Brian Chesky, CEO of AirBnB, is a champion of the global sharing economy. Proving that there’s no place like someone else’s home, AirBnB – a website for people to list, find, and rent lodging – has more than two million listings across 191 countries. Its micro-let phenomenon disrupted the standard tourism and hospitality industry, and bagged Mr Chesky a spot on Time’s 100 most influential people list and Forbes’ America’s richest entrepreneurs under 40.
In 2015, the AirBnB chief announced that his firm was official sponsor of the 2016 Olympic Games in Rio de Janeiro, Brazil. And following the April 2016 announcement of the dramatic rise in the tax-free threshold linked to the UK Government’s Rent-a-Room Scheme, AirBnB is being hailed as a saviour of the moribund UK property market.
But it has not always been so rosy. Mr Chesky grew up in Niskayun, New York, and graduated from Rhode Island School of Design (RISD) with a degree in industrial design in 2004. Here, he met Joe Gebbia, who later became a co-founder of AirBnB. In October 2007, the pair were living in San Francisco, unemployed, broke, and staring at their rent due date. Inspiration born out of desperation struck when Mr Chesky spotted an international design conference coming to the city. “On the event page it showed all of the nearby hotels were completely sold out,” he recalls.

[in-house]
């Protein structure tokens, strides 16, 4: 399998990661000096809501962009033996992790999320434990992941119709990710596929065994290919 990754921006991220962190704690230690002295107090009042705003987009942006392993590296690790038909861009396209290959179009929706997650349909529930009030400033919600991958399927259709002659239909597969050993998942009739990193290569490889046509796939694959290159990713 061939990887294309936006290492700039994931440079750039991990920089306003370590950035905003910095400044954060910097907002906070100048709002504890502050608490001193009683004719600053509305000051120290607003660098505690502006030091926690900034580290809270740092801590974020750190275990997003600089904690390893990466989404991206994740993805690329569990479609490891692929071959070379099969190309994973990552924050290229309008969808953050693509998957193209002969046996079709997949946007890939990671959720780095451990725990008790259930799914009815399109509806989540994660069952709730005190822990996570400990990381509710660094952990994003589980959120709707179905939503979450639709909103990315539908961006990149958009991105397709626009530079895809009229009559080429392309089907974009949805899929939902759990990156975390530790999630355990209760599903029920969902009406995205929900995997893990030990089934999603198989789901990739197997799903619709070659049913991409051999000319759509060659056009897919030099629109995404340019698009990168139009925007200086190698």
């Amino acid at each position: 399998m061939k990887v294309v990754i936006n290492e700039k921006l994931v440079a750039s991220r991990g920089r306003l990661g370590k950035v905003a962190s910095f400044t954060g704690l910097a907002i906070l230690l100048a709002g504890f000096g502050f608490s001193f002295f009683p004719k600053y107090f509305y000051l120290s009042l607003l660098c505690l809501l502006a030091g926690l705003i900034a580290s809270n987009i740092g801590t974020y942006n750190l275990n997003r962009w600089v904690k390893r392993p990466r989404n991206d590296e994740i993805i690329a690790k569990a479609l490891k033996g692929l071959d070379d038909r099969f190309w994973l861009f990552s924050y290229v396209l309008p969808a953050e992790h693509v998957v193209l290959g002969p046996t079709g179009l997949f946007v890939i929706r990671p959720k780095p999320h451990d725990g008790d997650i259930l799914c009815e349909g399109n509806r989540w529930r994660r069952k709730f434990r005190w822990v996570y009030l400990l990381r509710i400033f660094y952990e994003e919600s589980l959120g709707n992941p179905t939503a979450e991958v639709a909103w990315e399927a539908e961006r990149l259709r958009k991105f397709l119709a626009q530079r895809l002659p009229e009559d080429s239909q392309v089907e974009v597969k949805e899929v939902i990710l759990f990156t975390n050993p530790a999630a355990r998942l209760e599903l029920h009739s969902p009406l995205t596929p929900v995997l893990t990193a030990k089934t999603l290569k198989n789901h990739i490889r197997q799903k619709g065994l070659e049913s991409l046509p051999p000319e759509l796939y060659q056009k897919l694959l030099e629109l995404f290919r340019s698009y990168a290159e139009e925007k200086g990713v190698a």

With three inflatable mattresses dragged from a wardrobe, the pair quickly set up airbedandbreakfast.com and successfully let their space – complete with a continental breakfast of untoasted Pop-Tarts. They then spent four months working on a roommate search tool before realising roommates.com had already built this service.
In 2008, Harvard graduate Nathan Blecharczyk became the third co-founder of AirBnB, and the trio impressed their way onto a seed-funding programme run by YCombinator.
AirBnB opened several offices in Europe during its first year and, in 2011, Mr Chesky responded to a complaint about tenant vandalism – announcing a 24-hour hotline, additional staff support, and a guarantee for theft or vandalism.
By March 2015, Airbnb was valued at £13.9 billion. But applause has been far from universal, as the company has fallen foul of city laws including New York’s 2011 law against illegal hotels. In 2014, Berlin authorities followed Munich and Hamburg’s example and cracked down on unregistered vacation rentals to stem the tide of property owners preferring to rent to tourists at £543 per week instead of to regular tenants for much less.
Meanwhile, new start-ups are riding the waves created by the AirBnB model. Hospitality management website Hostmaker manages AirBnB micro-lets for homeowners – many haven’t yet sold their old property and need to enable viewings and also mitigate their property’s downtime. Others are simply going on holiday, and want to offset their travel expenses.
The emergence of Hostmaker, and the naming of Brian Chesky as ambassador of Global Entrepreneurship in 2015 by US President Barack Obama, point to a continued rise in fortunes for the unusual and innovative company. Experts say that AirBnB’s success is testament to its unrelenting focus on user experience. Brian Chesky et al have certainly managed to alter the landscape of short-term rental accommodation, in a way that meets market demand. It’s fun, friendly and cheaper than the alternative – what’s not to like?